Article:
Marriott Illume’s New Rooftop Lounge is a Great Place to Grab a Drink and Fireworks | Restaurant Review | Orlando

Illume, the new Japanese fusion lounge at JW Marriott Bonnet Creek, is an ambience. The moment you exit the elevator on the ninth floor, you may be wondering if you’ve taken the wrong direction and ended up at the spa. Dim lighting, soft music, staff speaking in low voices, are we there for a massage or a meal?

Open since May, nearly a year after the hotel itself began welcoming guests, Illume’s rooftop location is jaw-dropping. We were shown to a spot on the airy balcony with a spectacular panoramic view of the Bonnet Creek area of ​​Lake Buena Vista, a stone’s throw from Epcot’s glowing golf ball. At one point, two separate fireworks lit up the sky: one at the nearby Waldorf Astoria and Epcot’s new “Harmonious” fireworks display.

This is not a restaurant, and the seating situation confirms that. Relaxation and libation are the two goals here, with traditional dining in third place. We moved around and arranged ourselves awkwardly around a round coffee table bordered by an oversized lounge chair – too big for one person but not big enough for two – and a sofa. There are bistro tables with chairs, so if you’re looking for a less casual dining experience, request one when you make a reservation.

Illume’s interior is gorgeous, with warm lighting and natural wood, plush cream-colored sofas and soft-colored armchairs. The 360-degree bar is in the foreground, where bartenders shake and stir some of Orlando’s most creative (and expensive) cocktails, ranging from $18 to $29. I ordered the Fire Bird ($20), a mix of Suntory vodka, sake, cantaloupe, green tea syrup and ginger jam, served in a stunning bird-shaped glass with a straw sticking out of the tail.

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My companions opted for the Illumination ($19), with tequila and passion fruit, served in a long-stemmed black coupe glass, and the Japanese Manhattan ($21), made with Askashi White Oak whiskey. and plum, Japanese vermouth and yuzu garnished with a gold origami crane in a vintage cut glass container. Wonderful. We also sampled the Tozai Blossom of Peace sake ($16), a sweet selection with notes of almond, plum, and cherry. The rest of the drinks menu features a generous selection of Japanese whisky, beer, wine and sake by the bottle and glass.

Next time I visit we will stop here and go to another of Orlando’s great Japanese restaurants nearby for dinner. Unfortunately, Illume’s menu writes checks it can’t cash.

All items on Illume’s menu are meant to be common, from the signature eight-piece maki rolls to sharing plates with three to four individual servings. The descriptions, which sound tasty and innovative, just don’t translate to the plate. I wondered many times if the listed ingredients had simply been overlooked or if my palate was fooling me.

We started with a bowl of edamame ($10) with tangy togarashi sea salt, and the watermelon and crab ($17) – four one-bite lollipops of compressed watermelon with a mound of chunk crab, grapefruit and marinated daikon radish with a honey-lime vinaigrette. It was the favorite dish of the night, but other than watermelon and sweet salted crabmeat, no other flavors could be found. If the advertised red pepper and capers were Included in sakana’s tiny donuts ($16), each the size of chewing gum, we couldn’t taste or see them.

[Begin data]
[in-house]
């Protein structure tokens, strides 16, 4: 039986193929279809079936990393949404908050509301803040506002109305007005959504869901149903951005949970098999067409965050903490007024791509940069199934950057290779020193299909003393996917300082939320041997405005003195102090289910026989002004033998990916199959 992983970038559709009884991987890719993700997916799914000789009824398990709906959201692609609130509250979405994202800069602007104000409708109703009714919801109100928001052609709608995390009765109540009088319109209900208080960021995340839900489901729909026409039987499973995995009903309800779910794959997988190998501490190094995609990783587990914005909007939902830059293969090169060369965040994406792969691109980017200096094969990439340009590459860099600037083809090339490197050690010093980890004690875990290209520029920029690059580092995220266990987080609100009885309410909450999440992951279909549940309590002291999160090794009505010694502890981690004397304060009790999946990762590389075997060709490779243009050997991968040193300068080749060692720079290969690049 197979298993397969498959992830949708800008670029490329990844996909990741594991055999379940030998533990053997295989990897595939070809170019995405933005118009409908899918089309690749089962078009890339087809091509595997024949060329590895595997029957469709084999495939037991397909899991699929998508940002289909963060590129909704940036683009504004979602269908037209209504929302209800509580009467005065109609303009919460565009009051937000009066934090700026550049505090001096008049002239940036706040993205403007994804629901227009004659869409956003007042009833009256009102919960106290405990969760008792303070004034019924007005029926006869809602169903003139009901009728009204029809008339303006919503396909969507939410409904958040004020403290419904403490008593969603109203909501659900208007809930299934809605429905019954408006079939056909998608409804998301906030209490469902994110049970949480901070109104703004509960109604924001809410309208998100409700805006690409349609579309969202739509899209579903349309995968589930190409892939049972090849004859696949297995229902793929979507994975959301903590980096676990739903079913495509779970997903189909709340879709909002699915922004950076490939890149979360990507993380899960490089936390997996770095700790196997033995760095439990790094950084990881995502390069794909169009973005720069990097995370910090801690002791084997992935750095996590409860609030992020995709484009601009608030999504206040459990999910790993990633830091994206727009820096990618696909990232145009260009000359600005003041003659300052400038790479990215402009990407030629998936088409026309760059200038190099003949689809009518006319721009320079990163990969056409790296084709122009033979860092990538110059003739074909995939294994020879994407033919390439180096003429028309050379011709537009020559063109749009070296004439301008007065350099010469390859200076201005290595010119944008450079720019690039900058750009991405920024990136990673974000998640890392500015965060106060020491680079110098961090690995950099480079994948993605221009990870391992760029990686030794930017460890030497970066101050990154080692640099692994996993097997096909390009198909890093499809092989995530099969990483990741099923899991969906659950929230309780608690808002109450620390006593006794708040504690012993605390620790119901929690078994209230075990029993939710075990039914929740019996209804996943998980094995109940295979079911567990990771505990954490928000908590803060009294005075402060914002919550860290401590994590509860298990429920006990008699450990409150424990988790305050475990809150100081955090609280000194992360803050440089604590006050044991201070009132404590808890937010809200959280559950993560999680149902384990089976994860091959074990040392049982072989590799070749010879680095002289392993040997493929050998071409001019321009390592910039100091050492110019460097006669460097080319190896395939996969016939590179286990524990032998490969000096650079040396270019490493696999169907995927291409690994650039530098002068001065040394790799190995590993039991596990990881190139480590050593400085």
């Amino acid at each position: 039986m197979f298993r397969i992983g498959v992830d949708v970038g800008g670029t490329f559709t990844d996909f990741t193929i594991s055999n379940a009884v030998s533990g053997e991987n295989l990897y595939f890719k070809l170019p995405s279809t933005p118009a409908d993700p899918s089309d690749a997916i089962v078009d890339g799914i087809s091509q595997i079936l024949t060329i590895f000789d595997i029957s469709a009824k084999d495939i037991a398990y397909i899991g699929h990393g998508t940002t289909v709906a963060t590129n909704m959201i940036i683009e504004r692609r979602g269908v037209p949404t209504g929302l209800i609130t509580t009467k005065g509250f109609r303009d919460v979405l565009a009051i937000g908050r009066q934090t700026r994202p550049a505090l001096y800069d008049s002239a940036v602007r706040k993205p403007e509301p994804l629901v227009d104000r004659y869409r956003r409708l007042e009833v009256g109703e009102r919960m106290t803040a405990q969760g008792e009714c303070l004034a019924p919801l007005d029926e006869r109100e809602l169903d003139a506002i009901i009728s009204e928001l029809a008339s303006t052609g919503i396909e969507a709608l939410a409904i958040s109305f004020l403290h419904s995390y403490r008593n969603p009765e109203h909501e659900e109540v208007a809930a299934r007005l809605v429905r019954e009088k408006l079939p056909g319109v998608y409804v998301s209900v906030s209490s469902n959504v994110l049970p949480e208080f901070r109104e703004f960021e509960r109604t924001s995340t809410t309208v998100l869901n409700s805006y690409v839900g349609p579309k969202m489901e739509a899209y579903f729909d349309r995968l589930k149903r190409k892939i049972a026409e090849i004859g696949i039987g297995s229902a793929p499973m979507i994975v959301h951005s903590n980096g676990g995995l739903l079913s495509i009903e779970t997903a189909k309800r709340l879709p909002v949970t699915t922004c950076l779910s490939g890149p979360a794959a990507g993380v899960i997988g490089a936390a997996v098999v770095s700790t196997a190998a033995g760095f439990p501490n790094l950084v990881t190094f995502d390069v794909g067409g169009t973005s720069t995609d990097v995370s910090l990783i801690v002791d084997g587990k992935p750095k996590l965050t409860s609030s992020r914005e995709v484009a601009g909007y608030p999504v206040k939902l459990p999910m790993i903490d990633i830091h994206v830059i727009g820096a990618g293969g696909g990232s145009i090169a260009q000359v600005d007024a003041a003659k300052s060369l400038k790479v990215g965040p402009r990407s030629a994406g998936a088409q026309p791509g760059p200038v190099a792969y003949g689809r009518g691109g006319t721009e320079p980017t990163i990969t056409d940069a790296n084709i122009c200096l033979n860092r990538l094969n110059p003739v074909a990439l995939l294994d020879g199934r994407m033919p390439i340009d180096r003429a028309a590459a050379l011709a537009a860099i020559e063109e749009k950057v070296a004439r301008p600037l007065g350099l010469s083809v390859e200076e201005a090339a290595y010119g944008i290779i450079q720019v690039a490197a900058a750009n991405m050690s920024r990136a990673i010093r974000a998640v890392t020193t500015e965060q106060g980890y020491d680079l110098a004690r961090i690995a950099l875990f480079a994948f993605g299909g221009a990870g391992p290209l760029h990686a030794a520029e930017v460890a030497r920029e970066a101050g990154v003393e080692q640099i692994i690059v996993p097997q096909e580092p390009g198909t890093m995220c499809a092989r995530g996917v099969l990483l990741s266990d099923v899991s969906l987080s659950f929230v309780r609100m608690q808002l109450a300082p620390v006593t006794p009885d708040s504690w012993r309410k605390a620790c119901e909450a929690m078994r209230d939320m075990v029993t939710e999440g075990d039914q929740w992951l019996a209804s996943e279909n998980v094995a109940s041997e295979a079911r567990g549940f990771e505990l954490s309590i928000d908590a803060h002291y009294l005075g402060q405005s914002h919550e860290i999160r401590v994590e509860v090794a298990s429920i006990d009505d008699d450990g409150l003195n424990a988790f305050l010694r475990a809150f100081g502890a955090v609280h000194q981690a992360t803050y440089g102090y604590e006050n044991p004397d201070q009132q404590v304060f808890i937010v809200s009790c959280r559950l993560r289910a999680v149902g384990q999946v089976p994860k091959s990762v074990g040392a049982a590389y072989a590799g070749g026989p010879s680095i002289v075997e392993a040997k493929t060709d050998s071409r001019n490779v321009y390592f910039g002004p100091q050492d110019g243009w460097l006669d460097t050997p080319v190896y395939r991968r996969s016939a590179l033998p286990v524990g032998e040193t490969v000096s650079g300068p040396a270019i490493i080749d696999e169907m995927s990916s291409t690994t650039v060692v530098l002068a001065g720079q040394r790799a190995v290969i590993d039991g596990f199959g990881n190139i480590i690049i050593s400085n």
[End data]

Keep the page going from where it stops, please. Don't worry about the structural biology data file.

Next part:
Click to enlarge Gyu No Kani - ROB BARTLETT

The house’s star maki roll, the Gyu No Kani ($32), wrapped in slices of seared beef tenderloin over snow crab, avocado and cucumber with black garlic aioli, green onions, kabayaki sauce and truffle oil. Sounds exciting, right? The result was nice, especially the combination of the seared tenderloin and smoked sauce, but far from the kind of umami the ingredient list promises. We also tried two yakitori skewers, both served with rice and over sautéed snow peas and julienned carrots. One featured well-cooked, glazed jumbo shrimp with citrus ponzu ($24), and the other was mushrooms, onion yellow squash and zucchini, slathered in miso and grilled. Both were tasty but forgettable.

The desserts, again, looked amazing but fell short. The matcha tiramisu ($14) might as well have been vanilla cake with vanilla frosting sprinkled with cocoa powder. We only detected a whisper of that characteristic matcha bitterness on the finish. The Chocolate Ginger Cake ($14) was nicely chocolatey and that’s about it. We haven’t finished either of them.

With a final check well into the triple digits, we hoped to feel more satisfied.

The service is sober and elegant without being distant, in keeping with the Japanese atmosphere. We asked our server to walk us through the menu and familiarize us with new terms like “otsumami”, the Japanese word for appetizers. She was more than happy to pay a visit and offer suggestions for favorite items.

Visit Illume for the drinks and stay for the fireworks erupting all around. It’s a nice place for a date or a special start to a party (then head to Sear & Sea for dinner if you want to stay put), but don’t expect fireworks from the kitchen.

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About James K. Bonnette

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